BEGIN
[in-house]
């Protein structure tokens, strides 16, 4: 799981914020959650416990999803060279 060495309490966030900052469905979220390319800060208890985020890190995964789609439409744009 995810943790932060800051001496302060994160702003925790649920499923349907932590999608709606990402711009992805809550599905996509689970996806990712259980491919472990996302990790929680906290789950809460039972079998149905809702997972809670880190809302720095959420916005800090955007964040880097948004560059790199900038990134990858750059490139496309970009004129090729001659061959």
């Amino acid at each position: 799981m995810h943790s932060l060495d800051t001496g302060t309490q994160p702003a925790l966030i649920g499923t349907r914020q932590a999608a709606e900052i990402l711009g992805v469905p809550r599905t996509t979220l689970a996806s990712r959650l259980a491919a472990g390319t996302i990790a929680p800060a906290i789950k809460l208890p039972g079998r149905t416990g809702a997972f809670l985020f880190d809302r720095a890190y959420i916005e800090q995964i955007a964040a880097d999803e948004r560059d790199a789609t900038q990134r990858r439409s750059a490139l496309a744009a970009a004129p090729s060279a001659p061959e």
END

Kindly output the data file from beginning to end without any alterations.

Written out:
[in-house]
């Protein structure tokens, strides 16, 4: 799981914020959650416990999803060279 060495309490966030900052469905979220390319800060208890985020890190995964789609439409744009 995810943790932060800051001496302060994160702003925790649920499923349907932590999608709606990402711009992805809550599905996509689970996806990712259980491919472990996302990790929680906290789950809460039972079998149905809702997972809670880190809302720095959420916005800090955007964040880097948004560059790199900038990134990858750059490139496309970009004129090729001659061959």
């Amino acid at each position: 799981m995810h943790s932060l060495d800051t001496g302060t309490q994160p702003a925790l966030i649920g499923t349907r914020q932590a999608a709606e900052i990402l711009g992805v469905p809550r599905t996509t979220l689970a996806s990712r959650l259980a491919a472990g390319t996302i990790a929680p800060a906290i789950k809460l208890p039972g079998r149905t416990g809702a997972f809670l985020f880190d809302r720095a890190y959420i916005e800090q995964i955007a964040a880097d999803e948004r560059d790199a789609t900038q990134r990858r439409s750059a490139l496309a744009a970009a004129p090729s060279a001659p061959e």